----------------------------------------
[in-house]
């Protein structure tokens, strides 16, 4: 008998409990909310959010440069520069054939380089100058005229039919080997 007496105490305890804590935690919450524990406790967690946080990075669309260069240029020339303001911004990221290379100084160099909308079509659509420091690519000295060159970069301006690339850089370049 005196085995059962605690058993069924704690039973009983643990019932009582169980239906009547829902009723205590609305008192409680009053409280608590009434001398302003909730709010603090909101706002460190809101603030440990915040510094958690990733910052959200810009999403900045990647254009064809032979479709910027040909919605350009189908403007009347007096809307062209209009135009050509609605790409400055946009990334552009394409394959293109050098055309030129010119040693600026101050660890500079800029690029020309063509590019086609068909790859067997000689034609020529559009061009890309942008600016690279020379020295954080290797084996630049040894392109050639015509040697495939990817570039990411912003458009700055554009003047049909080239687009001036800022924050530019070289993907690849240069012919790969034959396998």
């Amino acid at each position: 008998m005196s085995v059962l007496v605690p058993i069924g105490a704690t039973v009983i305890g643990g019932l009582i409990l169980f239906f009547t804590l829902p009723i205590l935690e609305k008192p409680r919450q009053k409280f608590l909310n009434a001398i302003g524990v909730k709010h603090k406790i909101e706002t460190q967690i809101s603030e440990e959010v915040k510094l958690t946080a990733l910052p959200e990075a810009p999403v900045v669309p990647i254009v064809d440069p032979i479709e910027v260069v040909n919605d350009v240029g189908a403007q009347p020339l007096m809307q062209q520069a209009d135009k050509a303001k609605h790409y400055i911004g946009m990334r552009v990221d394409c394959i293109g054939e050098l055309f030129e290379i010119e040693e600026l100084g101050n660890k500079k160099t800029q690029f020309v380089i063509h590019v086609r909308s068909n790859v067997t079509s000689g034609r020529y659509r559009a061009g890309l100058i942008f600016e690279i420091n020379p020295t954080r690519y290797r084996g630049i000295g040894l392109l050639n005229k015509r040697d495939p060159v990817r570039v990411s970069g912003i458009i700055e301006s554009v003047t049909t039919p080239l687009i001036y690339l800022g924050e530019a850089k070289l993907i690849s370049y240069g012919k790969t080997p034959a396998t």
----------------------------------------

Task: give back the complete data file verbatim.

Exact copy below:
[in-house]
């Protein structure tokens, strides 16, 4: 008998409990909310959010440069520069054939380089100058005229039919080997 007496105490305890804590935690919450524990406790967690946080990075669309260069240029020339303001911004990221290379100084160099909308079509659509420091690519000295060159970069301006690339850089370049 005196085995059962605690058993069924704690039973009983643990019932009582169980239906009547829902009723205590609305008192409680009053409280608590009434001398302003909730709010603090909101706002460190809101603030440990915040510094958690990733910052959200810009999403900045990647254009064809032979479709910027040909919605350009189908403007009347007096809307062209209009135009050509609605790409400055946009990334552009394409394959293109050098055309030129010119040693600026101050660890500079800029690029020309063509590019086609068909790859067997000689034609020529559009061009890309942008600016690279020379020295954080290797084996630049040894392109050639015509040697495939990817570039990411912003458009700055554009003047049909080239687009001036800022924050530019070289993907690849240069012919790969034959396998």
């Amino acid at each position: 008998m005196s085995v059962l007496v605690p058993i069924g105490a704690t039973v009983i305890g643990g019932l009582i409990l169980f239906f009547t804590l829902p009723i205590l935690e609305k008192p409680r919450q009053k409280f608590l909310n009434a001398i302003g524990v909730k709010h603090k406790i909101e706002t460190q967690i809101s603030e440990e959010v915040k510094l958690t946080a990733l910052p959200e990075a810009p999403v900045v669309p990647i254009v064809d440069p032979i479709e910027v260069v040909n919605d350009v240029g189908a403007q009347p020339l007096m809307q062209q520069a209009d135009k050509a303001k609605h790409y400055i911004g946009m990334r552009v990221d394409c394959i293109g054939e050098l055309f030129e290379i010119e040693e600026l100084g101050n660890k500079k160099t800029q690029f020309v380089i063509h590019v086609r909308s068909n790859v067997t079509s000689g034609r020529y659509r559009a061009g890309l100058i942008f600016e690279i420091n020379p020295t954080r690519y290797r084996g630049i000295g040894l392109l050639n005229k015509r040697d495939p060159v990817r570039v990411s970069g912003i458009i700055e301006s554009v003047t049909t039919p080239l687009i001036y690339l800022g924050e530019a850089k070289l993907i690849s370049y240069g012919k790969t080997p034959a396998t």